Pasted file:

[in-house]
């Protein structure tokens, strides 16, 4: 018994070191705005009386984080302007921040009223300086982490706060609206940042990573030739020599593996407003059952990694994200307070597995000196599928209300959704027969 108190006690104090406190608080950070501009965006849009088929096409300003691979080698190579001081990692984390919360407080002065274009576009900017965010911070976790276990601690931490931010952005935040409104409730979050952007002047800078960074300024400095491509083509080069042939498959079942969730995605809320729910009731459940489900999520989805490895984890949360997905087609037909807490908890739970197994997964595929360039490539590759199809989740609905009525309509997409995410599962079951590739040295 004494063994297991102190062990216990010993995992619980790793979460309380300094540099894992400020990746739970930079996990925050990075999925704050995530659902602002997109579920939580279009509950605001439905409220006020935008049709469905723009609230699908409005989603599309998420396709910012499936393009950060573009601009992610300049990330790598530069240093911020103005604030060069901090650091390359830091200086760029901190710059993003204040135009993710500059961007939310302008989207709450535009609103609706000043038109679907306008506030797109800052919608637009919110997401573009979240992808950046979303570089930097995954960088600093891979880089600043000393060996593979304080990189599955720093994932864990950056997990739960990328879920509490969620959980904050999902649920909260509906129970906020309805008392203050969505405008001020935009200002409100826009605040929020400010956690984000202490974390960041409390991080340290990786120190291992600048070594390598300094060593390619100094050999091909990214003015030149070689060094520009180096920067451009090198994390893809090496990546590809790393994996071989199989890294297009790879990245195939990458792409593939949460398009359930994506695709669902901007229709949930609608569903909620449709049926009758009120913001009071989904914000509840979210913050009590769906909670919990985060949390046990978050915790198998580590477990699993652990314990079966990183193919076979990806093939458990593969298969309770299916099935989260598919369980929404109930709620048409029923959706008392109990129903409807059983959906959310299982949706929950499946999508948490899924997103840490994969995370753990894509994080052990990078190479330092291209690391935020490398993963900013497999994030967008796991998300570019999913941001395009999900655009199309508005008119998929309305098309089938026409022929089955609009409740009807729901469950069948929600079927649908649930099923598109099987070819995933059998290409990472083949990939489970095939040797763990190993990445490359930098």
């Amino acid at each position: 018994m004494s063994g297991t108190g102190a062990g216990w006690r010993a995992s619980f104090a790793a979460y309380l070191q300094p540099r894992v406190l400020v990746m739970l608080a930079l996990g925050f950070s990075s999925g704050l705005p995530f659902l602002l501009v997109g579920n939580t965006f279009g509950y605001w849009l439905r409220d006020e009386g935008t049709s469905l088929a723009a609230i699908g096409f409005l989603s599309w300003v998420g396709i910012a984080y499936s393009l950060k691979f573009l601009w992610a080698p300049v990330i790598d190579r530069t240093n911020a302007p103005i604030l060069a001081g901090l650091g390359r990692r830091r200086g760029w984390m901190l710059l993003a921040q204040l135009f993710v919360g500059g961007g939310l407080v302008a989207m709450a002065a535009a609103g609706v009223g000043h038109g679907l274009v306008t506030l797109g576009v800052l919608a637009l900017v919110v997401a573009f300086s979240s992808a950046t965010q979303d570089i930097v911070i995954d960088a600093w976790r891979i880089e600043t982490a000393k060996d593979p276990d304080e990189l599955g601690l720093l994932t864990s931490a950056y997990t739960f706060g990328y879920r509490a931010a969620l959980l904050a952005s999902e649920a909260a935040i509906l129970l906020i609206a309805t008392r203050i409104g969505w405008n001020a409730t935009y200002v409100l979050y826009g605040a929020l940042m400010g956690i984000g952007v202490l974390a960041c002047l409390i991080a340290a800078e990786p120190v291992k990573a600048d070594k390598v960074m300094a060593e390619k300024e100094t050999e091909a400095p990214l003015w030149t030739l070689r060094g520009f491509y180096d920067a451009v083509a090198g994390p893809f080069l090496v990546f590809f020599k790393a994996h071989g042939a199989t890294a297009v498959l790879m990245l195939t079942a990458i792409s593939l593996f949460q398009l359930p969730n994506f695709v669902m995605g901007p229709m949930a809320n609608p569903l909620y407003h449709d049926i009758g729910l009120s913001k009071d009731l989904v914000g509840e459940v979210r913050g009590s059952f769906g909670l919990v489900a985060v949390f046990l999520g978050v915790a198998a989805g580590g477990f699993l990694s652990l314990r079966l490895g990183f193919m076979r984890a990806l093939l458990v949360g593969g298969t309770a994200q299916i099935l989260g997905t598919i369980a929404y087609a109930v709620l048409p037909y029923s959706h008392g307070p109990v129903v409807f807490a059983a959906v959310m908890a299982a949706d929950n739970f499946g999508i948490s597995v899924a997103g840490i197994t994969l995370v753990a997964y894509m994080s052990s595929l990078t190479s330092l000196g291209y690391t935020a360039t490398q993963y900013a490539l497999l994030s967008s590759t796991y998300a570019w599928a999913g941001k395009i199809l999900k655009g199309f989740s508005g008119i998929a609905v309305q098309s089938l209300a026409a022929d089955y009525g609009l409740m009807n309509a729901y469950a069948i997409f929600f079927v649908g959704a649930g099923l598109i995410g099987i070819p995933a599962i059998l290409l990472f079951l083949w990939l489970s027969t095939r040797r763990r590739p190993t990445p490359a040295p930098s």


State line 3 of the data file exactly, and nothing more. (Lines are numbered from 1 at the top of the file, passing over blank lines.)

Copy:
């Amino acid at each position: 018994m004494s063994g297991t108190g102190a062990g216990w006690r010993a995992s619980f104090a790793a979460y309380l070191q300094p540099r894992v406190l400020v990746m739970l608080a930079l996990g925050f950070s990075s999925g704050l705005p995530f659902l602002l501009v997109g579920n939580t965006f279009g509950y605001w849009l439905r409220d006020e009386g935008t049709s469905l088929a723009a609230i699908g096409f409005l989603s599309w300003v998420g396709i910012a984080y499936s393009l950060k691979f573009l601009w992610a080698p300049v990330i790598d190579r530069t240093n911020a302007p103005i604030l060069a001081g901090l650091g390359r990692r830091r200086g760029w984390m901190l710059l993003a921040q204040l135009f993710v919360g500059g961007g939310l407080v302008a989207m709450a002065a535009a609103g609706v009223g000043h038109g679907l274009v306008t506030l797109g576009v800052l919608a637009l900017v919110v997401a573009f300086s979240s992808a950046t965010q979303d570089i930097v911070i995954d960088a600093w976790r891979i880089e600043t982490a000393k060996d593979p276990d304080e990189l599955g601690l720093l994932t864990s931490a950056y997990t739960f706060g990328y879920r509490a931010a969620l959980l904050a952005s999902e649920a909260a935040i509906l129970l906020i609206a309805t008392r203050i409104g969505w405008n001020a409730t935009y200002v409100l979050y826009g605040a929020l940042m400010g956690i984000g952007v202490l974390a960041c002047l409390i991080a340290a800078e990786p120190v291992k990573a600048d070594k390598v960074m300094a060593e390619k300024e100094t050999e091909a400095p990214l003015w030149t030739l070689r060094g520009f491509y180096d920067a451009v083509a090198g994390p893809f080069l090496v990546f590809f020599k790393a994996h071989g042939a199989t890294a297009v498959l790879m990245l195939t079942a990458i792409s593939l593996f949460q398009l359930p969730n994506f695709v669902m995605g901007p229709m949930a809320n609608p569903l909620y407003h449709d049926i009758g729910l009120s913001k009071d009731l989904v914000g509840e459940v979210r913050g009590s059952f769906g909670l919990v489900a985060v949390f046990l999520g978050v915790a198998a989805g580590g477990f699993l990694s652990l314990r079966l490895g990183f193919m076979r984890a990806l093939l458990v949360g593969g298969t309770a994200q299916i099935l989260g997905t598919i369980a929404y087609a109930v709620l048409p037909y029923s959706h008392g307070p109990v129903v409807f807490a059983a959906v959310m908890a299982a949706d929950n739970f499946g999508i948490s597995v899924a997103g840490i197994t994969l995370v753990a997964y894509m994080s052990s595929l990078t190479s330092l000196g291209y690391t935020a360039t490398q993963y900013a490539l497999l994030s967008s590759t796991y998300a570019w599928a999913g941001k395009i199809l999900k655009g199309f989740s508005g008119i998929a609905v309305q098309s089938l209300a026409a022929d089955y009525g609009l409740m009807n309509a729901y469950a069948i997409f929600f079927v649908g959704a649930g099923l598109i995410g099987i070819p995933a599962i059998l290409l990472f079951l083949w990939l489970s027969t095939r040797r763990r590739p190993t990445p490359a040295p930098s």